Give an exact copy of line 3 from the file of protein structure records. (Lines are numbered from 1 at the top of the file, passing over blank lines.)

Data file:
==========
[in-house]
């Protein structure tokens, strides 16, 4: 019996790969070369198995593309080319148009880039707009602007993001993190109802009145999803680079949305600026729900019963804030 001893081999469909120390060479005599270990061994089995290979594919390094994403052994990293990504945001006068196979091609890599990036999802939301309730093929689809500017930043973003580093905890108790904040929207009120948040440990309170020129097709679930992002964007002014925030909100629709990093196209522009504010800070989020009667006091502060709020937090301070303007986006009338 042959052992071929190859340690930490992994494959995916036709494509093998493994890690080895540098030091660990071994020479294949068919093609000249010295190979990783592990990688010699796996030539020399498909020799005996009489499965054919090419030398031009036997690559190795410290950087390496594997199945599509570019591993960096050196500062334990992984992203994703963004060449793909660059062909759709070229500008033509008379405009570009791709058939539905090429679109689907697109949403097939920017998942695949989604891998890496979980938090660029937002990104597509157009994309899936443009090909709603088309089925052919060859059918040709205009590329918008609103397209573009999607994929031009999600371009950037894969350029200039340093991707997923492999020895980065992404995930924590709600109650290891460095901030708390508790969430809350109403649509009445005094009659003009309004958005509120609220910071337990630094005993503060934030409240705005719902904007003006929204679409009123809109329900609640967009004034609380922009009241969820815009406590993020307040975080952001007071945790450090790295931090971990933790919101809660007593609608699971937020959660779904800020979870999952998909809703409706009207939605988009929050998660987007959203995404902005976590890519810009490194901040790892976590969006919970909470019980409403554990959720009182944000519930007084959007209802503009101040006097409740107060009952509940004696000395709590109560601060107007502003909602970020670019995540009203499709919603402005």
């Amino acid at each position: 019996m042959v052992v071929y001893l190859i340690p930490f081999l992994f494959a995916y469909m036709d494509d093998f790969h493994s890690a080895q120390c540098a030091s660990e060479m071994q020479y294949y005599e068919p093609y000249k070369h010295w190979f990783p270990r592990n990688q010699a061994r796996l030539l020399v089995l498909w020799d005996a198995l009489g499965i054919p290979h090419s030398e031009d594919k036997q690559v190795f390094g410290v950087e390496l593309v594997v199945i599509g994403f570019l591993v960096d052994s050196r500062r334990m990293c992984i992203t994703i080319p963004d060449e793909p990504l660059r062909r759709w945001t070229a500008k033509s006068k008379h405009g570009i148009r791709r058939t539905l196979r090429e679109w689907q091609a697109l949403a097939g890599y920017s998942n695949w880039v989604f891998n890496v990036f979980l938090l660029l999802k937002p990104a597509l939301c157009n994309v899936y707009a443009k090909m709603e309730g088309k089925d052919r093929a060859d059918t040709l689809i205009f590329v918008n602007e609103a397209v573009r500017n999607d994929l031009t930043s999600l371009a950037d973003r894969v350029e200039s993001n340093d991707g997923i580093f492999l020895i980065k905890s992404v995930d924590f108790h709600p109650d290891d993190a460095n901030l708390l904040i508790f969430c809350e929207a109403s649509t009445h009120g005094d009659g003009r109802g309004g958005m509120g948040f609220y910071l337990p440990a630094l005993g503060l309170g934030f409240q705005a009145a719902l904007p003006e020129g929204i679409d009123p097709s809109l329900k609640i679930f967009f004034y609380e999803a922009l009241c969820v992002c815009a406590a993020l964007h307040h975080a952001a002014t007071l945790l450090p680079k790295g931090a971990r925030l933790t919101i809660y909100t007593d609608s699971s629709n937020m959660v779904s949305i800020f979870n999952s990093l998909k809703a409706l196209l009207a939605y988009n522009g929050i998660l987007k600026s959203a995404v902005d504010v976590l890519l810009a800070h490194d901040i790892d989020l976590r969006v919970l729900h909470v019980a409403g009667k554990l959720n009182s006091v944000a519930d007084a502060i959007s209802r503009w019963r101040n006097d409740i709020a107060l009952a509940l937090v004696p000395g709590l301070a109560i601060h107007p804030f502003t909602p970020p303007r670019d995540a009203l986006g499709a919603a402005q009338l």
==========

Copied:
């Amino acid at each position: 019996m042959v052992v071929y001893l190859i340690p930490f081999l992994f494959a995916y469909m036709d494509d093998f790969h493994s890690a080895q120390c540098a030091s660990e060479m071994q020479y294949y005599e068919p093609y000249k070369h010295w190979f990783p270990r592990n990688q010699a061994r796996l030539l020399v089995l498909w020799d005996a198995l009489g499965i054919p290979h090419s030398e031009d594919k036997q690559v190795f390094g410290v950087e390496l593309v594997v199945i599509g994403f570019l591993v960096d052994s050196r500062r334990m990293c992984i992203t994703i080319p963004d060449e793909p990504l660059r062909r759709w945001t070229a500008k033509s006068k008379h405009g570009i148009r791709r058939t539905l196979r090429e679109w689907q091609a697109l949403a097939g890599y920017s998942n695949w880039v989604f891998n890496v990036f979980l938090l660029l999802k937002p990104a597509l939301c157009n994309v899936y707009a443009k090909m709603e309730g088309k089925d052919r093929a060859d059918t040709l689809i205009f590329v918008n602007e609103a397209v573009r500017n999607d994929l031009t930043s999600l371009a950037d973003r894969v350029e200039s993001n340093d991707g997923i580093f492999l020895i980065k905890s992404v995930d924590f108790h709600p109650d290891d993190a460095n901030l708390l904040i508790f969430c809350e929207a109403s649509t009445h009120g005094d009659g003009r109802g309004g958005m509120g948040f609220y910071l337990p440990a630094l005993g503060l309170g934030f409240q705005a009145a719902l904007p003006e020129g929204i679409d009123p097709s809109l329900k609640i679930f967009f004034y609380e999803a922009l009241c969820v992002c815009a406590a993020l964007h307040h975080a952001a002014t007071l945790l450090p680079k790295g931090a971990r925030l933790t919101i809660y909100t007593d609608s699971s629709n937020m959660v779904s949305i800020f979870n999952s990093l998909k809703a409706l196209l009207a939605y988009n522009g929050i998660l987007k600026s959203a995404v902005d504010v976590l890519l810009a800070h490194d901040i790892d989020l976590r969006v919970l729900h909470v019980a409403g009667k554990l959720n009182s006091v944000a519930d007084a502060i959007s209802r503009w019963r101040n006097d409740i709020a107060l009952a509940l937090v004696p000395g709590l301070a109560i601060h107007p804030f502003t909602p970020p303007r670019d995540a009203l986006g499709a919603a402005q009338l």